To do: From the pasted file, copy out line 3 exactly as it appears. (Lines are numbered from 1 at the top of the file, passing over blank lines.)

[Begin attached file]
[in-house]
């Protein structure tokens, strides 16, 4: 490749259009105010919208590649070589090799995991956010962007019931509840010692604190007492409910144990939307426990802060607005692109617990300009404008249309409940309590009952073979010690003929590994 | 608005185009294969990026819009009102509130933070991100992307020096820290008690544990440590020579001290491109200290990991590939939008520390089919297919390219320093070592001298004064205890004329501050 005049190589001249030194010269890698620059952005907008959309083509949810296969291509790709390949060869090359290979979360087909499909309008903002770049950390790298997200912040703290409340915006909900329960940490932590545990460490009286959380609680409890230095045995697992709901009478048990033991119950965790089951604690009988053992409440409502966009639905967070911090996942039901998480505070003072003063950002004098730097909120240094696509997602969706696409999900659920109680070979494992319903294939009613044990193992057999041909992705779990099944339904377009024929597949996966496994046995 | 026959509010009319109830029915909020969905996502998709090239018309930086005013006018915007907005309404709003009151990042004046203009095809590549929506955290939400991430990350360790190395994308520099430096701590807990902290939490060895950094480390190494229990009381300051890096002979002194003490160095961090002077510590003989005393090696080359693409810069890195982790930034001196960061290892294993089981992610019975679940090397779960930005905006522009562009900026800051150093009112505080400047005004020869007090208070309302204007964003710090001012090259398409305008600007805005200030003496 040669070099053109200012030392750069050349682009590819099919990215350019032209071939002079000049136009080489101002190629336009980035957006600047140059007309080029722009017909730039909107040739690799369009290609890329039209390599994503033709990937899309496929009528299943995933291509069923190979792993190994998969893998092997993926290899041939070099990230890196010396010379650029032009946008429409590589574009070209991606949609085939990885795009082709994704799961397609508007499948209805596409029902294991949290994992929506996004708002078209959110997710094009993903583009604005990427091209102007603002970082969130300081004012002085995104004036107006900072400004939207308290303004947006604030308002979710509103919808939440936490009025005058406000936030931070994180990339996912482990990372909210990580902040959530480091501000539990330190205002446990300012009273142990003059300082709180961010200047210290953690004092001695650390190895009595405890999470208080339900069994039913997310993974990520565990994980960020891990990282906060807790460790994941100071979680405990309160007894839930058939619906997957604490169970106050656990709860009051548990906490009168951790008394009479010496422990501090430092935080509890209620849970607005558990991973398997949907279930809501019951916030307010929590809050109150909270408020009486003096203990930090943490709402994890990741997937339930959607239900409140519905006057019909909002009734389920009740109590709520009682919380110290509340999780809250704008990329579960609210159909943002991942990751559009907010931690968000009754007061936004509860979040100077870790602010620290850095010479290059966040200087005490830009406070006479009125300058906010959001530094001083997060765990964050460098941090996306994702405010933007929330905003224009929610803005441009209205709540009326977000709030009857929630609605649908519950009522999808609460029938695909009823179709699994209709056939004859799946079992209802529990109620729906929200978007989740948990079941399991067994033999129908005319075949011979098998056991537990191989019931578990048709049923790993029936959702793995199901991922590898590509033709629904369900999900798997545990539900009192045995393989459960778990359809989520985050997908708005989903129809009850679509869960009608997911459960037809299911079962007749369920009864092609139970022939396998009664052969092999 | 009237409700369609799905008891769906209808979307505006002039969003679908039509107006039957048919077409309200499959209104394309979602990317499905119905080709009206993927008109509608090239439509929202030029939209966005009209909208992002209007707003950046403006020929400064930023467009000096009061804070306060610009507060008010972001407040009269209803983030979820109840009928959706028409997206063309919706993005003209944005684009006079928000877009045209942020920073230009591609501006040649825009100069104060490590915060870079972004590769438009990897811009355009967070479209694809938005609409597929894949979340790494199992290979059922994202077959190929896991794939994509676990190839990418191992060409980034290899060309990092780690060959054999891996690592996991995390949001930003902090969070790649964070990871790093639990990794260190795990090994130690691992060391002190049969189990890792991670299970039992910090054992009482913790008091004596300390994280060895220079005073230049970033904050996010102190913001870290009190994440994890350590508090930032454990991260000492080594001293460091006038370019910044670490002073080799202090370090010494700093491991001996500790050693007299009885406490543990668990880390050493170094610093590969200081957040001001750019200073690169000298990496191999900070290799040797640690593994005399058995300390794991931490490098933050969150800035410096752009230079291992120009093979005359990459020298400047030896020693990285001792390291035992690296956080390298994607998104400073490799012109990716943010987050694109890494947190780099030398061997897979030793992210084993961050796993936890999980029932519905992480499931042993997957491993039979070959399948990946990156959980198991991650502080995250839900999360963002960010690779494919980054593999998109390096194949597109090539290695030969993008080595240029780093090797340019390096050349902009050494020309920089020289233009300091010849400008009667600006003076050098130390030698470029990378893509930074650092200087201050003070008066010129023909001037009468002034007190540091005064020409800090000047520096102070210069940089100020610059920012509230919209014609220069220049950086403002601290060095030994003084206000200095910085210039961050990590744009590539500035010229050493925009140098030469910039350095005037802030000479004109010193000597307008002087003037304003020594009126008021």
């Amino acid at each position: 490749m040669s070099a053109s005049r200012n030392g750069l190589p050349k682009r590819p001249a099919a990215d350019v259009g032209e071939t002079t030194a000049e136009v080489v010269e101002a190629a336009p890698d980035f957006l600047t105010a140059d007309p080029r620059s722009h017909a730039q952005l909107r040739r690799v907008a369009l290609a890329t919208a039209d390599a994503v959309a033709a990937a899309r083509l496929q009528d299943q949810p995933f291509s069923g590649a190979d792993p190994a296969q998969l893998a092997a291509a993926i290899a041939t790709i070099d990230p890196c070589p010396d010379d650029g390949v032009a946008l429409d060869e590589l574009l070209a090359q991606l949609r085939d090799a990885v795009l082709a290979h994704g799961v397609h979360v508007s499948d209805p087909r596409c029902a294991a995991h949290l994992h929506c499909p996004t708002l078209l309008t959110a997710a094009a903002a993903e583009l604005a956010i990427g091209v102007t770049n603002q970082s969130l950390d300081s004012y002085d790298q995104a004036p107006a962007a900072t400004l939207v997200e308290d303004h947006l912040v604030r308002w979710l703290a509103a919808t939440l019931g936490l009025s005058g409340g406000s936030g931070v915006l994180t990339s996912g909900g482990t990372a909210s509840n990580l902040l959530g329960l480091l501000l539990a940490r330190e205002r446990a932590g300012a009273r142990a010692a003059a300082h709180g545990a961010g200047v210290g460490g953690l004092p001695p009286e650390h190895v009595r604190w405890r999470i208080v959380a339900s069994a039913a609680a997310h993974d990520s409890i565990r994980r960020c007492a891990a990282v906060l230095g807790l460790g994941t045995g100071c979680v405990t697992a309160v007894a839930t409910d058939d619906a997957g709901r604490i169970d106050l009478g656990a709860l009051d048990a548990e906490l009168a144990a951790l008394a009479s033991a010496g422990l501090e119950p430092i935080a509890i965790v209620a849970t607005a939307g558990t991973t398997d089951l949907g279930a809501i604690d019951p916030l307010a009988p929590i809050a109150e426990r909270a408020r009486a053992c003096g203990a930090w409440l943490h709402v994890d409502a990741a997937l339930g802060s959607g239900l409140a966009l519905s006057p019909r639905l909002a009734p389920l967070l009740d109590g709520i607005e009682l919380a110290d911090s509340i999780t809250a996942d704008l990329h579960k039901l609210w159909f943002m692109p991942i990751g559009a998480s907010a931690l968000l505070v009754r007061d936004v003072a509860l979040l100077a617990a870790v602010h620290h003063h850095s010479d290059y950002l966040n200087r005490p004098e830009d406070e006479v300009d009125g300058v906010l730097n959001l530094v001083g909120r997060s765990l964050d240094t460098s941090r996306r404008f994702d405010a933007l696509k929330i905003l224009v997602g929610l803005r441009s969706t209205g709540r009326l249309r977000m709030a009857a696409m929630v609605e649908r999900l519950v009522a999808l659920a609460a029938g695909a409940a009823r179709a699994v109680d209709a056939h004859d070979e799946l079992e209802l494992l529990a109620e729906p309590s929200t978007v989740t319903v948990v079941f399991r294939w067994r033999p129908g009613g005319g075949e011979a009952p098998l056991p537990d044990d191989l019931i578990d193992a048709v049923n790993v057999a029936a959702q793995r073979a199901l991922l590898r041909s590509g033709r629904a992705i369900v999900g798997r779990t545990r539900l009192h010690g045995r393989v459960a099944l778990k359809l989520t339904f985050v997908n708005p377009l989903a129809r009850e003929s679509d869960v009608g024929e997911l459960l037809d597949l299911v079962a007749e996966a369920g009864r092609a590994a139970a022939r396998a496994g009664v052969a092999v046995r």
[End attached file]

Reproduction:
């Amino acid at each position: 490749m040669s070099a053109s005049r200012n030392g750069l190589p050349k682009r590819p001249a099919a990215d350019v259009g032209e071939t002079t030194a000049e136009v080489v010269e101002a190629a336009p890698d980035f957006l600047t105010a140059d007309p080029r620059s722009h017909a730039q952005l909107r040739r690799v907008a369009l290609a890329t919208a039209d390599a994503v959309a033709a990937a899309r083509l496929q009528d299943q949810p995933f291509s069923g590649a190979d792993p190994a296969q998969l893998a092997a291509a993926i290899a041939t790709i070099d990230p890196c070589p010396d010379d650029g390949v032009a946008l429409d060869e590589l574009l070209a090359q991606l949609r085939d090799a990885v795009l082709a290979h994704g799961v397609h979360v508007s499948d209805p087909r596409c029902a294991a995991h949290l994992h929506c499909p996004t708002l078209l309008t959110a997710a094009a903002a993903e583009l604005a956010i990427g091209v102007t770049n603002q970082s969130l950390d300081s004012y002085d790298q995104a004036p107006a962007a900072t400004l939207v997200e308290d303004h947006l912040v604030r308002w979710l703290a509103a919808t939440l019931g936490l009025s005058g409340g406000s936030g931070v915006l994180t990339s996912g909900g482990t990372a909210s509840n990580l902040l959530g329960l480091l501000l539990a940490r330190e205002r446990a932590g300012a009273r142990a010692a003059a300082h709180g545990a961010g200047v210290g460490g953690l004092p001695p009286e650390h190895v009595r604190w405890r999470i208080v959380a339900s069994a039913a609680a997310h993974d990520s409890i565990r994980r960020c007492a891990a990282v906060l230095g807790l460790g994941t045995g100071c979680v405990t697992a309160v007894a839930t409910d058939d619906a997957g709901r604490i169970d106050l009478g656990a709860l009051d048990a548990e906490l009168a144990a951790l008394a009479s033991a010496g422990l501090e119950p430092i935080a509890i965790v209620a849970t607005a939307g558990t991973t398997d089951l949907g279930a809501i604690d019951p916030l307010a009988p929590i809050a109150e426990r909270a408020r009486a053992c003096g203990a930090w409440l943490h709402v994890d409502a990741a997937l339930g802060s959607g239900l409140a966009l519905s006057p019909r639905l909002a009734p389920l967070l009740d109590g709520i607005e009682l919380a110290d911090s509340i999780t809250a996942d704008l990329h579960k039901l609210w159909f943002m692109p991942i990751g559009a998480s907010a931690l968000l505070v009754r007061d936004v003072a509860l979040l100077a617990a870790v602010h620290h003063h850095s010479d290059y950002l966040n200087r005490p004098e830009d406070e006479v300009d009125g300058v906010l730097n959001l530094v001083g909120r997060s765990l964050d240094t460098s941090r996306r404008f994702d405010a933007l696509k929330i905003l224009v997602g929610l803005r441009s969706t209205g709540r009326l249309r977000m709030a009857a696409m929630v609605e649908r999900l519950v009522a999808l659920a609460a029938g695909a409940a009823r179709a699994v109680d209709a056939h004859d070979e799946l079992e209802l494992l529990a109620e729906p309590s929200t978007v989740t319903v948990v079941f399991r294939w067994r033999p129908g009613g005319g075949e011979a009952p098998l056991p537990d044990d191989l019931i578990d193992a048709v049923n790993v057999a029936a959702q793995r073979a199901l991922l590898r041909s590509g033709r629904a992705i369900v999900g798997r779990t545990r539900l009192h010690g045995r393989v459960a099944l778990k359809l989520t339904f985050v997908n708005p377009l989903a129809r009850e003929s679509d869960v009608g024929e997911l459960l037809d597949l299911v079962a007749e996966a369920g009864r092609a590994a139970a022939r396998a496994g009664v052969a092999v046995r």